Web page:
9. In the instant case also the point of jurisdiction was taken after the accused had been committed to the Sessions Court, charges were framed by the Sessions Judge and a date was fixed for evidence. The Sessions Judge has also determined the age of the accused and it appears that the accused was a child within the meaning of the 1959 Act on the date of commission of the offence. The Sessions Judge has passed an order that he has jurisdiction to proceed with the trial. That order has been challenged in this Rule. Barooah and Majumdar, JJ. presumably were of a view different from the view expressed by the Division Bench in Gobinda Chandra Bhowmick's case 1977 Cri LJ 1501 (Cal) and have referred the matter to the Full Bench.

10. The question for determination of the Full Bench is the relevant date for attracting the provisions of the West Bengal Children Act, 1959. We have to decide whether what is relevant is the age of the offender on the date of the commission of the offence or the age of the offender at the time of his trial.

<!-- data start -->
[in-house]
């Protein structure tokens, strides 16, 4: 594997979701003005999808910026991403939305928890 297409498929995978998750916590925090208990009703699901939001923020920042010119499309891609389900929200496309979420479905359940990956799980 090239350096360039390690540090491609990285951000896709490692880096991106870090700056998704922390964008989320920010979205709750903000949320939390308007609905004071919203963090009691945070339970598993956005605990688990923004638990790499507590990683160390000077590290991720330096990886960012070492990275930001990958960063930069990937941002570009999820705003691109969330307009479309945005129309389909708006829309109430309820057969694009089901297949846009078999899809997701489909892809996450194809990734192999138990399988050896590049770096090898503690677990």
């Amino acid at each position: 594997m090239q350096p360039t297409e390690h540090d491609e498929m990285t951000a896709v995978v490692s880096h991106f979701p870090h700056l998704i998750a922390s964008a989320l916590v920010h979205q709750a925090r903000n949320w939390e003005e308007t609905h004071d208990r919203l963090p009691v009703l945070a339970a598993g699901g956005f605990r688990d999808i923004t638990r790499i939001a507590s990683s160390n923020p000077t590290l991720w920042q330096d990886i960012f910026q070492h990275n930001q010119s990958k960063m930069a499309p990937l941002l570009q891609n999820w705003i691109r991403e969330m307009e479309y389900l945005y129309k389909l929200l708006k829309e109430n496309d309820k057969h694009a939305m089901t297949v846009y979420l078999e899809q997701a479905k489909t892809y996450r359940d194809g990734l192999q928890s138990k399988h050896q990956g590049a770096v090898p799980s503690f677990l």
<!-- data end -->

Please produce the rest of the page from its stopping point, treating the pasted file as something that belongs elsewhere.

11. To appreciate the point involved we have to refer to the object of the legislation. The preamble to the 1959 Act says that it is: 'an Act to consolidate and amend the law relating to the custody, protection, treatment and rehabilitation of juvenile delinquents and of other children in need of care and protection, the trial of juvenile delinquents and certain other matters'. Then it says:

WHEREAS It is expedient to consolidate and amend the law relating to the custody, protection, treatment and rehabilitation of juvenile delinquents and of other children in need of care and protection, the trial of juvenile delinquents and certain other matters specified herein, including the education of such juvenile delinquents and other children.